Paris : Simon Cutts & Erica Van Horn
Stepping out, or more like hobbling-out for the first time with the torn ankle, to see the wonderful Alighiero Boetti exhibition I had seen in London last November. In there I heard that Jannis Kounellis, one of his working compatriots had just died. The work was not close at all, but they shared a time of radical change to raw materials that we have still never recovered from. Hearing of him in that context caused a reverie of one of his great works that I had seen in the early nineties in the middle of France in the most unlikely of venues.
It was in Chagny in Burgundy that Pietro Sparta made a gallery to show his Arte Povera friends and a few others, largely, if I remember, because of the presence in Chagny of the truly great restaurant Lameloise. The artists wanted to eat there, and could be persuaded to come to the middle of nowhere and make a large exhibition. Here, passing through Chagny on the way south, Erica and I encountered the remarkable 1988 work of Kounellis, made of glasses of grappa and cut lead shapes. I understood there to be as many as 40,000 glasses of grappa, and the work was arranged in a far more fugitive state than the more formalistic museum presentation of future years. The smell was overwhelming, and you could hardly enter the rooms of the arrangement. Of course, the grappa evaporated and had to be topped-up continuously. An interesting aside to the Bill Culbert work Small Glass Pouring Light which is conserved by drinking, in its case the red wine of its subject.But here there was just far too much grappa to begin with that as a means of conservation, socially involving as both pieces might be. They are both great works and live in the memory.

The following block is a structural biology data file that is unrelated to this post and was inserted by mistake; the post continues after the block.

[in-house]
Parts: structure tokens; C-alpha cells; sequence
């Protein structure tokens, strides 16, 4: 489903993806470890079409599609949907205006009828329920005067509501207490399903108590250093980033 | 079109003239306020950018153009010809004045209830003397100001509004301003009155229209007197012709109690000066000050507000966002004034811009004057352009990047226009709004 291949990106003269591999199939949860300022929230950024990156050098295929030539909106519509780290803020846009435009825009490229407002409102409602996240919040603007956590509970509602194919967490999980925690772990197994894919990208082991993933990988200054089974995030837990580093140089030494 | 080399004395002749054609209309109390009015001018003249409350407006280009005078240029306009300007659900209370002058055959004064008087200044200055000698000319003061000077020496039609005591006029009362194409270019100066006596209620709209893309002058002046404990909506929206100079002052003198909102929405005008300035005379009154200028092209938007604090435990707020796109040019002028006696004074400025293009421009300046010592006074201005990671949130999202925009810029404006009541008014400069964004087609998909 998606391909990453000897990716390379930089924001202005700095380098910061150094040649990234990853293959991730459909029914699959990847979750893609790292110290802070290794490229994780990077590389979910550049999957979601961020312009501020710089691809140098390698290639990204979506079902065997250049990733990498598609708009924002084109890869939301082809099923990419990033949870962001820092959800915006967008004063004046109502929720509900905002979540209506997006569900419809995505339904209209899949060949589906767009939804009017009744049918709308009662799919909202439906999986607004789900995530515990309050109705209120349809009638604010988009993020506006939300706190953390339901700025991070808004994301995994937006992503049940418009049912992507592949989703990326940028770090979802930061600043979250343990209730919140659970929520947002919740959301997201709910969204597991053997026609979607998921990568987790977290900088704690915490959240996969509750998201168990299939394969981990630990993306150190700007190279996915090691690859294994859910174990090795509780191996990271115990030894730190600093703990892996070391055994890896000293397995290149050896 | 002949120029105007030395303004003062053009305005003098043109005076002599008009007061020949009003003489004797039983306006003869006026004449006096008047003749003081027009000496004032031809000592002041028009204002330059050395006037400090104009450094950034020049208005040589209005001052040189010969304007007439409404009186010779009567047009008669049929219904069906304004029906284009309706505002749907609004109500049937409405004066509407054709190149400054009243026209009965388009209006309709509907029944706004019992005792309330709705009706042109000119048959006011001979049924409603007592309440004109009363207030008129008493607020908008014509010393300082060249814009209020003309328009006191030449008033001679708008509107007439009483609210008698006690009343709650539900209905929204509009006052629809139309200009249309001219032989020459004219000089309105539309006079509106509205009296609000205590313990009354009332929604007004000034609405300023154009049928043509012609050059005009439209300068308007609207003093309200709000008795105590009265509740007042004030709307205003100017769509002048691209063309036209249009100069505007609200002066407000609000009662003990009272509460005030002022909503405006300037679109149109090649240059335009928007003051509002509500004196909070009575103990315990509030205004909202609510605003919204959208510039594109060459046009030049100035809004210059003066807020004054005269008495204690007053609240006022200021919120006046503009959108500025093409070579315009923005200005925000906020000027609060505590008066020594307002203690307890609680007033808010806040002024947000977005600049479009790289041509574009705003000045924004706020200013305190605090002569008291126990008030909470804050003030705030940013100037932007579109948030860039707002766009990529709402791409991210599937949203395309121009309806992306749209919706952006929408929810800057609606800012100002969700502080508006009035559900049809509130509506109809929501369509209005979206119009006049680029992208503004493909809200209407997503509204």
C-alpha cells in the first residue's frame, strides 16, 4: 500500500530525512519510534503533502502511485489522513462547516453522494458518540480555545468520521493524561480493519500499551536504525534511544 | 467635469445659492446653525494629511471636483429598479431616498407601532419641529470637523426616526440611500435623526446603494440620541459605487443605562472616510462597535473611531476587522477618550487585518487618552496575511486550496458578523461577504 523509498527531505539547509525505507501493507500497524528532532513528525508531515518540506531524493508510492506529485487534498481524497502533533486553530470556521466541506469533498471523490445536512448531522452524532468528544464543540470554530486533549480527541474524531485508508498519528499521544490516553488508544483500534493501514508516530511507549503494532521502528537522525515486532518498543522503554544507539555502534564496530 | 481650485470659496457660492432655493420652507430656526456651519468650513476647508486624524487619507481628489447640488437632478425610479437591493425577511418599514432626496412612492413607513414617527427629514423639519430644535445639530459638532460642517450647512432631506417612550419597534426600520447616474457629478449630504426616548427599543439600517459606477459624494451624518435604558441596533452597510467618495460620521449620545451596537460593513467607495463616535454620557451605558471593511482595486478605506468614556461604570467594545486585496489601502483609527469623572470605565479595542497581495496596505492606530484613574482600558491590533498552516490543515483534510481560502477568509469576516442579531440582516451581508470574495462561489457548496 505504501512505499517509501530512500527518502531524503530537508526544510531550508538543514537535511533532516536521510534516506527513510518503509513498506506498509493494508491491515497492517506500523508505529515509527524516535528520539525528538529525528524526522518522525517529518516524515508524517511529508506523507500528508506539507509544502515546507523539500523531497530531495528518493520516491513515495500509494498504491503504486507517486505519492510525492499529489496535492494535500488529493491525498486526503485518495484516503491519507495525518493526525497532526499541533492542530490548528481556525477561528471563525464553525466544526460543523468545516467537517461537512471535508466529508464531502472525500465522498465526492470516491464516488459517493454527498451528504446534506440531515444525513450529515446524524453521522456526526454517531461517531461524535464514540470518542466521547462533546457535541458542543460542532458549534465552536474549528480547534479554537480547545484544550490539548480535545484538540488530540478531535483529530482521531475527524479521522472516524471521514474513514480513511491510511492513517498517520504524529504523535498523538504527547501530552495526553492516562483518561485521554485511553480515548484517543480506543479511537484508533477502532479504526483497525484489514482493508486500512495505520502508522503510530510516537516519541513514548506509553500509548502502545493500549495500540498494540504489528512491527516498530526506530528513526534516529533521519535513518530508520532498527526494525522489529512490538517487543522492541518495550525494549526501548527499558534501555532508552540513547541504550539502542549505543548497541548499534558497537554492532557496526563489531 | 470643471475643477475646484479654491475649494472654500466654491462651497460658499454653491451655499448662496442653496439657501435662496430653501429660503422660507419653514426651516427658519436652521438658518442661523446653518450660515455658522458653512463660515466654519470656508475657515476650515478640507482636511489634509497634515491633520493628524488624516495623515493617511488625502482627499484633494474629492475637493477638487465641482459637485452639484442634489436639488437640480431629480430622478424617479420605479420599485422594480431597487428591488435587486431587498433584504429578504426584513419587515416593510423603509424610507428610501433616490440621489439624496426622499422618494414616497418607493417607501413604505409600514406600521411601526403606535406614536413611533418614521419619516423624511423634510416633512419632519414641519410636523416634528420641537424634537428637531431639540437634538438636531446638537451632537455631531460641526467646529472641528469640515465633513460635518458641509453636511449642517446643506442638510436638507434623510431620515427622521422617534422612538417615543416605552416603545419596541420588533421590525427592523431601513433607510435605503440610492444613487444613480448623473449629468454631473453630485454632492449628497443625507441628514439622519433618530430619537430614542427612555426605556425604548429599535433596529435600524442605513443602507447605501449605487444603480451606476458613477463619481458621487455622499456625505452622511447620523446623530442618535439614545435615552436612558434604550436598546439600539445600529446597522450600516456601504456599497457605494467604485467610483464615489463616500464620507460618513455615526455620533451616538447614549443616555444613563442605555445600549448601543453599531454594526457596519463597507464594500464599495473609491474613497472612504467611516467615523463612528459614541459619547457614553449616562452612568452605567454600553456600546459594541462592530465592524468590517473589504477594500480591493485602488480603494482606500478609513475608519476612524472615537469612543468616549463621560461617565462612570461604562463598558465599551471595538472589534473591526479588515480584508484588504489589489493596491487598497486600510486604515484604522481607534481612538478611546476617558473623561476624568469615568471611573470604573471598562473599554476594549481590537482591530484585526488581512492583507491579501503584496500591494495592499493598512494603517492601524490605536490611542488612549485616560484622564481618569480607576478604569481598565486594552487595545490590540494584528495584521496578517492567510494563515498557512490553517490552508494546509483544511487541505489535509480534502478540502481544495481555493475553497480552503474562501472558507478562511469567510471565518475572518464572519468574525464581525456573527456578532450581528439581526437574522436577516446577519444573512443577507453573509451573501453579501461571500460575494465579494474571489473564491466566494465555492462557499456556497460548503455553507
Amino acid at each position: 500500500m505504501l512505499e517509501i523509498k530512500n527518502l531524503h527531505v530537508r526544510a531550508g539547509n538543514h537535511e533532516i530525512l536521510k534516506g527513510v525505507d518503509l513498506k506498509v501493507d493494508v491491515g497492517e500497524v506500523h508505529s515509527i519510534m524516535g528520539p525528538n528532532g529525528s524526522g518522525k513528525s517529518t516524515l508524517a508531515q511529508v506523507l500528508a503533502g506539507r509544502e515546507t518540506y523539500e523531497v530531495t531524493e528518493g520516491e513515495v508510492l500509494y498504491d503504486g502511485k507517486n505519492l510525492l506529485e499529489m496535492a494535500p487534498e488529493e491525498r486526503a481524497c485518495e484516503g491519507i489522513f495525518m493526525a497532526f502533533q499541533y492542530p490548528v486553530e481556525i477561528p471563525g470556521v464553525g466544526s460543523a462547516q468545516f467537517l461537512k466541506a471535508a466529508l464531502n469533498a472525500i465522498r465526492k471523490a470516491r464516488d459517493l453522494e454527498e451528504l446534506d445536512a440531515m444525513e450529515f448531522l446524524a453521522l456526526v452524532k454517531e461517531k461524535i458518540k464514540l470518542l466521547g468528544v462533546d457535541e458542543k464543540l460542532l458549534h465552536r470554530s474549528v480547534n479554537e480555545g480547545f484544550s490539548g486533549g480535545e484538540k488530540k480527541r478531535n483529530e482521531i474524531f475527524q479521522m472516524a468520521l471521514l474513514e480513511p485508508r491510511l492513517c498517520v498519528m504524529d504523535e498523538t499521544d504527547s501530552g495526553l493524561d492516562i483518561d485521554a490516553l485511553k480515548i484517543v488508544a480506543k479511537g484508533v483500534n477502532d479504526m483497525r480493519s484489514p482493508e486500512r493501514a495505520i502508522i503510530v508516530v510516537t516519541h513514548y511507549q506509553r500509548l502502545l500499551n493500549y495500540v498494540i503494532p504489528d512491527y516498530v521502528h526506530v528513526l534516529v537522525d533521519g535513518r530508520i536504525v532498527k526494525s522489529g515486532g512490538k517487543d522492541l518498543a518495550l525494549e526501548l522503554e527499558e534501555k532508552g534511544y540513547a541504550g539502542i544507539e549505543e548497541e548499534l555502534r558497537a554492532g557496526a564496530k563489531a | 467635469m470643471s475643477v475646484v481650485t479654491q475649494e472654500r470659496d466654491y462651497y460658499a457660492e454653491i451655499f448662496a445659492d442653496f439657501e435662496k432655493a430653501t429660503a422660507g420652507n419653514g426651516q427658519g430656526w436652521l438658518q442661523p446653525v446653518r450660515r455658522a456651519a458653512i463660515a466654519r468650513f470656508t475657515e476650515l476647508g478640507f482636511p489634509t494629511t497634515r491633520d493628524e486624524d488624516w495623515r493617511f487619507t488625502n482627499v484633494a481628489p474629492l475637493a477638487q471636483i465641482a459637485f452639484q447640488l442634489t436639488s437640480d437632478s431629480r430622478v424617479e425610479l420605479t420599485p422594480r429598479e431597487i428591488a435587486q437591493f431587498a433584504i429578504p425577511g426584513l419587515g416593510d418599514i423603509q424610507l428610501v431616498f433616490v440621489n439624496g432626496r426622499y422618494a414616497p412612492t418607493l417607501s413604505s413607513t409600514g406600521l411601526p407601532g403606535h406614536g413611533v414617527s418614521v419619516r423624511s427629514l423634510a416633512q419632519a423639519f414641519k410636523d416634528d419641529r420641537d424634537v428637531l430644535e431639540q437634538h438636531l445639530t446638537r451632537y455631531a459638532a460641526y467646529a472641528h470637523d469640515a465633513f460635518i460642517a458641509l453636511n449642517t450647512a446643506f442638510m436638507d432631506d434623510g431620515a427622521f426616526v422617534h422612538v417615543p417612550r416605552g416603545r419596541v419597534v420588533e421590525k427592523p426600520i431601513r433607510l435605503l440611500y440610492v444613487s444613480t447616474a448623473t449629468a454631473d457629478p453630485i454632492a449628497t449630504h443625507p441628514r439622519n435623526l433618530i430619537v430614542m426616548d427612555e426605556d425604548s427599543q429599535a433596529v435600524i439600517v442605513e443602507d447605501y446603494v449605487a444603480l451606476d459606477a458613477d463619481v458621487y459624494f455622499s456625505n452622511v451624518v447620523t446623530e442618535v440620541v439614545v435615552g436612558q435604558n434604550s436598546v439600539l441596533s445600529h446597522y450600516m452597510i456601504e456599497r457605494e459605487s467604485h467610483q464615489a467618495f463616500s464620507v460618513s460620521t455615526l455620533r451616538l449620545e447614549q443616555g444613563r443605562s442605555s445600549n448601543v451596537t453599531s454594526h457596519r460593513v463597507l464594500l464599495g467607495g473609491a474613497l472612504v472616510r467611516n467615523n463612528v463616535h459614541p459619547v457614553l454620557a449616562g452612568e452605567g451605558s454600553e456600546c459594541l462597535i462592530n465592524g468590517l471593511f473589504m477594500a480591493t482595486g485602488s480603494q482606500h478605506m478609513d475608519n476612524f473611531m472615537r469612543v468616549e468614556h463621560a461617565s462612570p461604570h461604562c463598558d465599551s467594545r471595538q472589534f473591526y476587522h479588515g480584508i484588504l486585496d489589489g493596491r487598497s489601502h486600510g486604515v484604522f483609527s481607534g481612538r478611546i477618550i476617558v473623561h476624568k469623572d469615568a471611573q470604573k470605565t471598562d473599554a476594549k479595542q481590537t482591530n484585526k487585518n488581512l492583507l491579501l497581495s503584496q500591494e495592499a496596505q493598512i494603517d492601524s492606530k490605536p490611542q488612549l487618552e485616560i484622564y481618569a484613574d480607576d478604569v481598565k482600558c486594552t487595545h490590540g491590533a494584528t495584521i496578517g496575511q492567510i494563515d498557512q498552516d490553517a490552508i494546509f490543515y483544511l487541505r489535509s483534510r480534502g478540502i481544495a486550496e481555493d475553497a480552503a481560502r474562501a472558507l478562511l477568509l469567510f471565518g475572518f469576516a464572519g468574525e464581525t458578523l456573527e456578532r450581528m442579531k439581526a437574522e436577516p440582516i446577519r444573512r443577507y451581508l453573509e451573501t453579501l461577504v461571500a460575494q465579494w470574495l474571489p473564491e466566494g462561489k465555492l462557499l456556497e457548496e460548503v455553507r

Pietro Sparta had a partner in the gallery who was called Pascale Petite. There is a poet in Britain of the same name, and I have never known if she took another career. There was loose talk at the time of Pietro doing a show with Ian Hamilton Finlay, if I remember correctly. Not a bad idea I thought to myself, since their combined names made Little Sparta, the homestead of Mr Finlay!